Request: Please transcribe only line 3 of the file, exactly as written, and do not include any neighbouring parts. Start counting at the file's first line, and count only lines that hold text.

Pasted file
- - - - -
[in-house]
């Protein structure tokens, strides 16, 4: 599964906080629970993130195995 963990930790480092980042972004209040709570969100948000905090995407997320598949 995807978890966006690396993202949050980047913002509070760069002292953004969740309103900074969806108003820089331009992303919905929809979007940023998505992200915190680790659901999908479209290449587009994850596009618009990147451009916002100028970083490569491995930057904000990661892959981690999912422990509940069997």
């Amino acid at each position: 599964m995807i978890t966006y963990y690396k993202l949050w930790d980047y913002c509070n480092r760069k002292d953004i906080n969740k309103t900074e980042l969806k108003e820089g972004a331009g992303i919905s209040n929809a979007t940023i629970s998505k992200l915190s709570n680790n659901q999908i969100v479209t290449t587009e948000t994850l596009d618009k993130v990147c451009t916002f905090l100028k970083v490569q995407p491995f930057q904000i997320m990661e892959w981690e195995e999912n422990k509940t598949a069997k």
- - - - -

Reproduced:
């Amino acid at each position: 599964m995807i978890t966006y963990y690396k993202l949050w930790d980047y913002c509070n480092r760069k002292d953004i906080n969740k309103t900074e980042l969806k108003e820089g972004a331009g992303i919905s209040n929809a979007t940023i629970s998505k992200l915190s709570n680790n659901q999908i969100v479209t290449t587009e948000t994850l596009d618009k993130v990147c451009t916002f905090l100028k970083v490569q995407p491995f930057q904000i997320m990661e892959w981690e195995e999912n422990k509940t598949a069997k």